Storks are large wading birds that live near
swamps, marshes, lakes, and rivers. There are
nineteen species in the world. North America is
home to two species, the wood stork of the southeastern
United States and the jabiru of Mexico.
Manyspecies live in Africa, Asia, and Europe, and
a few species also can be found in South America
and Australia. The white stork is most commonly
known. It summers in Europe, frequently nesting
on rooftops, and is the source of the legends of
storks delivering infants.
Physical Characteristics of Storks
between five and thirteen pounds. The smallest species is the Abdim's stork. The saddlebill and the marabou stork are the largest. Storks have powerful wings and a wide wingspan. The marabou's wingspan is the greatest of all land birds, reaching nearly ten feet. Plumage can be white, gray, or black. Species with dark plumage often have iridescent shades of purple, green, or blue. Males and females look alike, but the male is larger. Storks have long, slender legs that may be red, white, gray, or black. They have three long toes that are webbed at the base, and a shorter back toe. The strong beak is long and pointed and is straight or slightly curved.
Storks are carnivores and hunt for food in wetlands, along bodies of water, and in grassy plains. They feed on insects, worms, fish, frogs, reptiles, and small birds and mammals. The adjutant storks are scavengers, primarily seeking carrion. Many storks are tactile foragers, walking slowly through shallow water, groping with an open bill that snaps shut reflexively when it comes into contact with prey. Others are visual foragers, snatching insects or stirring the water to disturb prey, then seizing it with a thrust of the beak. Storks do not vocalize. Instead, they communicate with bill clattering and snapping, rasping, and hissing. Nestlings make a high-pitched braying which decreases with age. Storks fly with their necks stretched out. The legs dangle during takeoff, and then extend out behind in flight. Storks glide on thermals, soaring to high altitudes. They sometimes perform aerial acrobatics such as diving and flipping. Some stork species migrate seasonally, others are nomadic, and some are nonmigratory. The availability of prey largely determines the migration and movement of stork colonies. Prey availability is in turn closely tied to climate and rainfall patterns. Storks will adapt the timing of migration and breeding and the choice of colony nesting site according to these climatic conditions, postponing or skipping a breeding cycle if food availability is low. Excepting one or two species, storks live in colonies, building their nests of sticks, reeds, and vines in trees, on rooftops, or on the ground. Some mate for life; others may pair for just one season. Courtship begins with a color change of the birds' bill, face, legs, and skin. The male performs various aggressive, ritualized displays to attract the female, who then performs appeasement displays. Both members of the pair participate in nest building, incubation, and caring for nestlings. Clutch size is two to five eggs, and incubation averages thirty days. Parents feed the young by regurgitating food into the nest. The fledgling period varies from six weeks to four months.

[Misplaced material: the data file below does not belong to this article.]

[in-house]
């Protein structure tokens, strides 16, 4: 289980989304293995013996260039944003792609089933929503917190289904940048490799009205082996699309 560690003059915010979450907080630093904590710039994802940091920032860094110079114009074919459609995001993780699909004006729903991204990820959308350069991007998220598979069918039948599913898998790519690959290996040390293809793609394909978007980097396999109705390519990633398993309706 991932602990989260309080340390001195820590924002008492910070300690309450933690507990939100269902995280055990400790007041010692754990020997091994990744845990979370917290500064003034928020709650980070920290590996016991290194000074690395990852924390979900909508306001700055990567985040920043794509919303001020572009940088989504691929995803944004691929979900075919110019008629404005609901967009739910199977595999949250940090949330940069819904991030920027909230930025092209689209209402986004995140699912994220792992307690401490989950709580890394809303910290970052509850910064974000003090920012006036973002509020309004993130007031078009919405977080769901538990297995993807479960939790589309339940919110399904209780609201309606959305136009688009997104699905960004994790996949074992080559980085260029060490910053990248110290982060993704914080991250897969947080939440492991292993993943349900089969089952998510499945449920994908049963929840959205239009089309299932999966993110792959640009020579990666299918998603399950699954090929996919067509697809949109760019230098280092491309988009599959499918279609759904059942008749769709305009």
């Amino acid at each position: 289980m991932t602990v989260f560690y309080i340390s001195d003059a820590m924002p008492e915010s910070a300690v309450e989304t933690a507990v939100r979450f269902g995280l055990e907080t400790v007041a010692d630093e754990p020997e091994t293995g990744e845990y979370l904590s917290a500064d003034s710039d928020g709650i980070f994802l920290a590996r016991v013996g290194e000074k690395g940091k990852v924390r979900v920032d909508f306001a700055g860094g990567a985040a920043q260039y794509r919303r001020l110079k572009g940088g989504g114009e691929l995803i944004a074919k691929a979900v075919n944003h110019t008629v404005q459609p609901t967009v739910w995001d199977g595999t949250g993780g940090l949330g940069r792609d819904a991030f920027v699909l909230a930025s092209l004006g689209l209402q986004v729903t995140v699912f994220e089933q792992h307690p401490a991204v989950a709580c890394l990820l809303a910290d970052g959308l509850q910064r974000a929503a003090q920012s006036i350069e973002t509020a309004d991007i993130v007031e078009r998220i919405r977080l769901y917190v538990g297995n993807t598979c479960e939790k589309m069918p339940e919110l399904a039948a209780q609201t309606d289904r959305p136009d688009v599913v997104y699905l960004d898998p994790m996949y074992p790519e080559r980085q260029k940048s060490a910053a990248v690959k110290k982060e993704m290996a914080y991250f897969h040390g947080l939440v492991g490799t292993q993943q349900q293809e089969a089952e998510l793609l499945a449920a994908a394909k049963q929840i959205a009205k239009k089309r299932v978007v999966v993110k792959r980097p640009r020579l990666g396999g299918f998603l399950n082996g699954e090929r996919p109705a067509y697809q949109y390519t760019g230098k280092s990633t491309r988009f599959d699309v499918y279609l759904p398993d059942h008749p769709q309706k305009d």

Since 1950, the overall population of storks has declined by half, due to the destruction of wetland habitats from deforestation, drainage, farming and pesticide use. In 2000, the Storm's stork, greater adjutant, and oriental wood stork were listed as endangered by the International Union for Conservation of Nature and Natural Resources. The lesser adjutant, milky stork, black-necked stork, painted stork, and wood stork are considered vulnerable or near threatened. In the United States, the wood stork serves as an indicator species for the health of the Florida Everglades ecosystem. Solutions to the declining world stork populations include habitat improvement and protection, captive breeding and reintroduction of species, and artificial establishment of nesting and colony sites.
Order: Ciconiiformes (wading birds)
Suborder: Ciconiae (storks, ibises, spoonbills)
Family: Ciconiidae (storks)
Genus and species: Ten genera, one subgenus, and twenty-one species, including Mycteria americana (American wood stork), M. cinerea (milky stork), M. ibis (yellow-billed stork), M. leucocephala (painted stork); Anastomus oscitans (Asian open-bill stork); A. lamelligerus (African open-bill stork); Ciconia nigra (black stork), C. abdimii (Abdim's stork), C. episcopus (woolly-necked stork), C stormi (Storm's stork), C. maguari (Maguari stork), C. ciconia (white stork), C. boyciana (oriental white stork); Ephippiorrhyncus asiaticus (black-necked stork), E. senegalensis (saddle-bill stork); Jabiru mycteria (jabiru stork); Leptoptilos javanicus (lesser adjutant stork), L. dubius (greater adjutant stork), L. crumeniferus (marabou stork)
Geographical location: Every continent except Antarctica; most species are found in the Eastern Hemisphere
Habitat: Wetlands; some species require distinct wet and dry seasons
Gestational period: Incubation averages thirty days
Life span: Seven to thirty years, varying by species; longer in captivity
Special anatomy: Long, slender legs; long neck; long, pointed bill
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